Documentation

In order to keep your research data usable to yourself and others, it is recommended to document your data: record all the information necessary to understand the content and context of the data.

When?

At the end of the research project you are probably unable or unwilling to spend a few more days documenting your dataset(s). Moreover, by that time it is doubtful if you still remember all the decisions you made during the project regarding your data.

Therefore it is advisable to pay regular attention during the research project to the documentation of your data and to record this information in a text file stored with your data. 

What?

In your documentation you need to include information on the collection of the data, the data input, the data storage and the data processing. Lab journal or codebook also count as documentation of a dataset and are preferably stored with the data.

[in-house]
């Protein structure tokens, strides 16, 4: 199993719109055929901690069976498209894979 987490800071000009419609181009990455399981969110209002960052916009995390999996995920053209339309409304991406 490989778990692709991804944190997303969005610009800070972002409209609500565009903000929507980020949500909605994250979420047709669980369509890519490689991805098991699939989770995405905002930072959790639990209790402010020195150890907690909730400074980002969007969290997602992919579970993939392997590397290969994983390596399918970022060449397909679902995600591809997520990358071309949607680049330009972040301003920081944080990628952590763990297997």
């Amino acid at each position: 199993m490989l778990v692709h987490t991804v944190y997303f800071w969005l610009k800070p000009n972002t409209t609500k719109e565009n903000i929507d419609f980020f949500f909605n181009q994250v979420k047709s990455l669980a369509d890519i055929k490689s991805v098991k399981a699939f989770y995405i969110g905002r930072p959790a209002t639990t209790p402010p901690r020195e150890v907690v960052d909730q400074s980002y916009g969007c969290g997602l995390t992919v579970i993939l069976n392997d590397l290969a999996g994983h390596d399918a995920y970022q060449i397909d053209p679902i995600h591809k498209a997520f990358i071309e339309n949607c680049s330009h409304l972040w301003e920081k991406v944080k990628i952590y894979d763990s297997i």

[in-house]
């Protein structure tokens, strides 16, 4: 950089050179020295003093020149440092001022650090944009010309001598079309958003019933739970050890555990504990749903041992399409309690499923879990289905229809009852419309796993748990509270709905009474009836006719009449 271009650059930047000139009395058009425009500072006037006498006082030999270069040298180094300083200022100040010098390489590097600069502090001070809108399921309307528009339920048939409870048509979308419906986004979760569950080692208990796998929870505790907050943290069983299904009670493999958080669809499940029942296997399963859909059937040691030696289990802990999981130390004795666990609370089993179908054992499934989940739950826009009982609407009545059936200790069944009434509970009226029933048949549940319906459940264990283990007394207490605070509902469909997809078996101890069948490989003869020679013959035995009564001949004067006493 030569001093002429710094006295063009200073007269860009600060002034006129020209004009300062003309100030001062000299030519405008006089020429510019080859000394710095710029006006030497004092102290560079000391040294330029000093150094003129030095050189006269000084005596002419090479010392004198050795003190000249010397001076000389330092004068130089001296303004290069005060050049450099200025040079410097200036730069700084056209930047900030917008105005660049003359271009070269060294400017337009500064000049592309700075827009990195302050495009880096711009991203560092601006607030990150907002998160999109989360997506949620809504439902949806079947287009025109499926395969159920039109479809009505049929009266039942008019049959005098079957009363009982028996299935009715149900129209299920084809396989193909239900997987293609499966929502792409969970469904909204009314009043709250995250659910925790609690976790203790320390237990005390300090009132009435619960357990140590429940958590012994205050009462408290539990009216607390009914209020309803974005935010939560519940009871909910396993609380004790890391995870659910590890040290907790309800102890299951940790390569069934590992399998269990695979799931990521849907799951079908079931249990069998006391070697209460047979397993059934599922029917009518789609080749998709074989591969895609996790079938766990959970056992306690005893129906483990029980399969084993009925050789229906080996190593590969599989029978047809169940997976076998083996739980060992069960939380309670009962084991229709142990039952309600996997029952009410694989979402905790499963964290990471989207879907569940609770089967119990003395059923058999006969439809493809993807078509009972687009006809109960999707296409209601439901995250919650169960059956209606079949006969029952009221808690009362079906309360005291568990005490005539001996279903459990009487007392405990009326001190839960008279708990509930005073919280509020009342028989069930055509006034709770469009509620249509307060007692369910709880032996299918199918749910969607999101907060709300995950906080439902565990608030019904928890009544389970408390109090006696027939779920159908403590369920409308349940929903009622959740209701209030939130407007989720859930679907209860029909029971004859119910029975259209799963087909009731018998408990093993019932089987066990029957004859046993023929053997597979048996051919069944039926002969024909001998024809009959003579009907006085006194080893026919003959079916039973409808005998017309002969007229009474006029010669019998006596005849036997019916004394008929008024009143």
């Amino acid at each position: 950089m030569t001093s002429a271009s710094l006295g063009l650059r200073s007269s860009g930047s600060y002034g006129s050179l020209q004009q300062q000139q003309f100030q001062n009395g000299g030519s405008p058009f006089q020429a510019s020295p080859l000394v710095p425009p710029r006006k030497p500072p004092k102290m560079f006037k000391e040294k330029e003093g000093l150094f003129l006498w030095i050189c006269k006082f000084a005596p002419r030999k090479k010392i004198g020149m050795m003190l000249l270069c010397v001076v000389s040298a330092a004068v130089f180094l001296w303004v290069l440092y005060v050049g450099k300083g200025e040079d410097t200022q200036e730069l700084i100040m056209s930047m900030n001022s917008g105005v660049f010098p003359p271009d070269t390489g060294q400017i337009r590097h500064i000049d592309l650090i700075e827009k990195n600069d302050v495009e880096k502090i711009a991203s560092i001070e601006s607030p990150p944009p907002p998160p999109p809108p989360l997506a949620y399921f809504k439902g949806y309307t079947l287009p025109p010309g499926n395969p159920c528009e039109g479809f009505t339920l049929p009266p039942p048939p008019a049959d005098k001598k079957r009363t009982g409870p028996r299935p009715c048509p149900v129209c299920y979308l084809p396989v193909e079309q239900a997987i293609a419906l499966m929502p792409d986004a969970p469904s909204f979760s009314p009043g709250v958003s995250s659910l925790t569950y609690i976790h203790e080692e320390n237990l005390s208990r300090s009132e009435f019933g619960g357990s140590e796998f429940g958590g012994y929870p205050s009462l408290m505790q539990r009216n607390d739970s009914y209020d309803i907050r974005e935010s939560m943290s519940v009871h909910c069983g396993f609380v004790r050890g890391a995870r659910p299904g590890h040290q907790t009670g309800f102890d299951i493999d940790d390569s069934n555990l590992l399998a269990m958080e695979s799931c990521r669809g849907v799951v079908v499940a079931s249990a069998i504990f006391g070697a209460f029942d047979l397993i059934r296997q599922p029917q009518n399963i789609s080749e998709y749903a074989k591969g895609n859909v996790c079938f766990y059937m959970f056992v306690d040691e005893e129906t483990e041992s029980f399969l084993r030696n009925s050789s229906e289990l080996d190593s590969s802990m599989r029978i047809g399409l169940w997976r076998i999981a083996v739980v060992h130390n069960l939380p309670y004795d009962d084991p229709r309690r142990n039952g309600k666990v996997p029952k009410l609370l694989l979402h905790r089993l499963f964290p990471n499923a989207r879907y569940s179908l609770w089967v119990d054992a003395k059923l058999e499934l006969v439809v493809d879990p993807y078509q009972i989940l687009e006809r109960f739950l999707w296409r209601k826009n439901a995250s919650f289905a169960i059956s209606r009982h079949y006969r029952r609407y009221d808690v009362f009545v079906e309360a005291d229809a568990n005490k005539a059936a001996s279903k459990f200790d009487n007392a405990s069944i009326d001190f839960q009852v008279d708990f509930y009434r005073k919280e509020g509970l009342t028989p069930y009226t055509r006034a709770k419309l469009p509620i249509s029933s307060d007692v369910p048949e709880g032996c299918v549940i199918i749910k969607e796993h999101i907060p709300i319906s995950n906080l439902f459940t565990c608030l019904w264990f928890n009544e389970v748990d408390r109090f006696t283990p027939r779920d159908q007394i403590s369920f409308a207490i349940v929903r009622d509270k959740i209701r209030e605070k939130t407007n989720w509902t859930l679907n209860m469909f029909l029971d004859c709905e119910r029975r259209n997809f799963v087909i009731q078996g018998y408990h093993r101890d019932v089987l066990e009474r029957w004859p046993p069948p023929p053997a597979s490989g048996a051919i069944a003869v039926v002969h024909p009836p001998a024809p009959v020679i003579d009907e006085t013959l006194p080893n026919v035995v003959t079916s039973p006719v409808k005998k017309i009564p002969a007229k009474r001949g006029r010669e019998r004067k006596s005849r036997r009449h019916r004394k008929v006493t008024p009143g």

All the information necessary to be able to evaluate and (re)use the data over a longer period, for example five years, must be in the documentation. For example, such information as

  • context and methodology of the research
  • the (settings of the) apparatus or instruments used
  • the relation between files in a dataset or database
  • the content and structure of individual files (variables, etc.)

The above is information meant for humans, also called human readable metadata. There is still another type of documentation: assigning metadata to be read by computers and search engines. 

Published by  RDM support

16 October 2015